Sen. Cory Booker’s emotional call to action in the wake of Nipsey Hussle’s death (WATCH)

The Senator reflects on how Hussle's legacy can be continued with policies for economic development and curbing violence.

Sen. Cory Booker says Nipsey Hussle’s death should remind of us of the countless Black victims of gun violence across the country. (Getty Images)

Sen. Cory Booker (D-NJ) says Nipsey Hussle’s death is a reminder that America needs to treat the shooting deaths of all Black men with urgency and invest in underserved neighborhoods.

In an interview with theGrio at the National Action Network Convention in New York, Sen. Booker was asked how people could continue Hussle’s legacy in the wake of his untimely passing resulting from a shooting Mar. 31 in South Los Angeles.

READ MORE: The Amazing Life of Nipsey Hussle: 5 Facts you need to know

Booker reacted passionately with a call to remember both Hussle and the lesser known victims of gun violence with the same care.

“My heart hurts. This brother was magnificent human being but so was Shahad [Smith],” Booker told theGrio, referring to a 28-year-old man who was killed with an assault rifle in Newark last year.

“So was Hassan [Washington]. I can name the boys from the buildings I lived in for almost 10 years that lost their lives and that’s what motivates me everyday.”

theGrio’s Natasha S. Alford sat with Sen. Cory Booker at NAN for an interview about his policy agenda for Black Americans. (theGrio)

“Black men are we are 6 percent of the nation’s population but we are the majority of the homicide victims,” Booker continued.

According to FBI data, 86 percent of Black homicide victims in the U.S. in 2014 were male, and the homicide victim rates for Black men were eight times higher than white men.

Ironically, before his murder, Nipsey Hussle was set to meet with the LAPD to discuss anti-gang violence initiatives.

Buying Back the Block

As an entrepreneur, Nipsey Hussle, was also buying back the block before his tragic murder.

Hussle, born Ermias Asghedom, had opened a store right in Crenshaw, which is considered an Opportunity Zone, “an economically-distressed community where new investments, under certain conditions, may be eligible for preferential tax treatment,” according to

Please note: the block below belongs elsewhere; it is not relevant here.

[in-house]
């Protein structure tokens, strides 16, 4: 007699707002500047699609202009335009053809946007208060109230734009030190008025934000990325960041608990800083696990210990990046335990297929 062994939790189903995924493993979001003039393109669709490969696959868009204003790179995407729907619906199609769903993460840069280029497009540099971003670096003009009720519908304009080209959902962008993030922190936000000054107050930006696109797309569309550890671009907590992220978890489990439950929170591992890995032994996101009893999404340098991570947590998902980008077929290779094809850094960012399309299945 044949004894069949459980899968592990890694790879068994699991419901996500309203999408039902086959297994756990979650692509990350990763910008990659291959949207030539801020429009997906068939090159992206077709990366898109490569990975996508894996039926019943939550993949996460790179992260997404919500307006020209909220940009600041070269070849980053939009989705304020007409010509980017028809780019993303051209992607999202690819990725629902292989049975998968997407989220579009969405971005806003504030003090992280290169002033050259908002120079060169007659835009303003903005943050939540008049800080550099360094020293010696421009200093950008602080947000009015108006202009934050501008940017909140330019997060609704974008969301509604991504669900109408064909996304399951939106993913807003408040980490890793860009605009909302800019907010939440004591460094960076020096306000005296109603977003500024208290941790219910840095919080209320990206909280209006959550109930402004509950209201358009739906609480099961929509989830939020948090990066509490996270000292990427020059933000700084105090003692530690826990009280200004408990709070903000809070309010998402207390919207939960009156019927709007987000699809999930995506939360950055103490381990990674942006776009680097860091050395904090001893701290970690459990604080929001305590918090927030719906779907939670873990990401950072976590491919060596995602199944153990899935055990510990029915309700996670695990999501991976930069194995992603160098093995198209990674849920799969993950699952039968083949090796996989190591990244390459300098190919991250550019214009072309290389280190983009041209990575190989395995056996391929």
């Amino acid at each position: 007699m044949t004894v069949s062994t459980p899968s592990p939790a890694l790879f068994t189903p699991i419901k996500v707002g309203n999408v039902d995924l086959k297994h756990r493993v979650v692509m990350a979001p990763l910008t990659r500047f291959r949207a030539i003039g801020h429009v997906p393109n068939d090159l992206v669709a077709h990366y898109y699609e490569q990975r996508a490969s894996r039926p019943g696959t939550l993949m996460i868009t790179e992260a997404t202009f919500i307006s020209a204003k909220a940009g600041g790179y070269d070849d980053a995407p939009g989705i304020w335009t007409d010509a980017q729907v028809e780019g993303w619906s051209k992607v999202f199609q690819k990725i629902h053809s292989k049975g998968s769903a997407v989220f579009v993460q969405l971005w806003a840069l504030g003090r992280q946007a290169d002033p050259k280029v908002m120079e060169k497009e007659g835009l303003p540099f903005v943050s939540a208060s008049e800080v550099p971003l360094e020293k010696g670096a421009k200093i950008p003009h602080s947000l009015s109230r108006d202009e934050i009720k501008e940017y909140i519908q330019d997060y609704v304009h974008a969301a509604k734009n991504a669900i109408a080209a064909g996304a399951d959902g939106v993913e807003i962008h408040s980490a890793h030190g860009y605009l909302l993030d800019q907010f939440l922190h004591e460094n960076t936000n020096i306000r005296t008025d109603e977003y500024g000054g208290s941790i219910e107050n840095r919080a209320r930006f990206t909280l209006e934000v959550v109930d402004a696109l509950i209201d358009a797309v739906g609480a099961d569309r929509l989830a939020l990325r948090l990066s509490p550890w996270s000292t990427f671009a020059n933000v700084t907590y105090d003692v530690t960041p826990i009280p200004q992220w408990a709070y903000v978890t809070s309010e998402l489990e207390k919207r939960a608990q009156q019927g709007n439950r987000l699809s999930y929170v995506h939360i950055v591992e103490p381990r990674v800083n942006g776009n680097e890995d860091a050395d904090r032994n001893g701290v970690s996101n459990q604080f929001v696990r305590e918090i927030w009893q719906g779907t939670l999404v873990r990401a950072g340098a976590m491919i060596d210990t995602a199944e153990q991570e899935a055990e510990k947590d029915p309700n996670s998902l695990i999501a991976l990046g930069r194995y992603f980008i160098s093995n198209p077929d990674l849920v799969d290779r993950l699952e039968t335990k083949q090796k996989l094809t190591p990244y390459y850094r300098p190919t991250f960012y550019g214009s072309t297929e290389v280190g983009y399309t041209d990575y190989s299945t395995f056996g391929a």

READ MORE: Family, Community Wealth, Hip-Hop: The legacy of Nipsey Hussle

“[Nipsey Hussle’s] economic development efforts, I’m there with him,” Booker told theGrio. “The fact that he was conscious of Opportunity Zones, the legislation I put about to try to drive more investment in those communities.”

The government approved 169 low-income areas in New Jersey for the Opportunity Zone program. There are now nearly 9,000 Opportunity Zones across the United States.

LOS ANGELES, CA - OCTOBER 22: Nipsey Hussle greets kids at the Nipsey Hussle x PUMA Hoops Basketball Court Refurbishment Reveal Event on October 22, 2018 in Los Angeles, California. (Photo by Jerritt Clark/Getty Images for PUMA)

LOS ANGELES, CA – OCTOBER 22: Nipsey Hussle greets kids at the Nipsey Hussle x PUMA Hoops Basketball Court Refurbishment Reveal Event on October 22, 2018 in Los Angeles, California. (Photo by Jerritt Clark/Getty Images for PUMA)

The Opportunity Zone legislation was championed by a bipartisan group, led by Sen. Booker, Sen. Tim Scott (R-SC) and others.

Hussle also built a co-working space and a science and technology center for youth in his community.

“It made the most sense doing it locally, and being able to employ people that we grew up with,” Hussle mentioned in a 2017 Complex interview. “[And] also be able to improve the area and offer jobs and offer a business in the area that has been traditionally liquor store, church, fried chicken—that’s really it.”

Beyond Trending Tragedies

In response to Hussle’s death, Sen. Booker also passionately addressed the issue of America’s short attention span when it comes to tragic news.

“There are people in America who know obviously when somebody who has celebrity gets killed or when horrific things like school shootings in mosques or synagogues or Las Vegas concert… that all of a sudden these issues are dominating the news,” Booker said. “And then they go away. But yet every single day in communities like mine there’s shootings.”

“Shahad Smith. He’s not going to get national news but he was murdered with an assault weapon at the top of my block,” says Booker.

I still see what people live in communities like mine know– street level shrines with candles and teddy bears on some street corner or where yet another African American boy was killed,” he continued.

“And so you want to see somebody going to fight the NRA if they’re going to defend a broken system– this is too personal for me and the folks that are dying out there look like me. I am moved.”

Other politicians and community leaders have also offered reflections and condolences in the wake of Nipsey Hussle’s passing, including Democratic presidential candidate Sen. Kamala Harris (D-CA) who represents California.

READ MORE: Cory Booker and Kamala Harris hit the stage side-by-side at the NAACP Image Awards

Eric Holder, the suspected killer of Nipsey Hussle, has been charged with murder and two counts of attempted murder.  As a former felon, it was illegal for him to possess a firearm. If convicted, he faces life in prison.

Watch the full interview with Sen. Cory Booker and other presidential hopefuls on theGrio’s YouTube channel #WokeVote2020 coverage.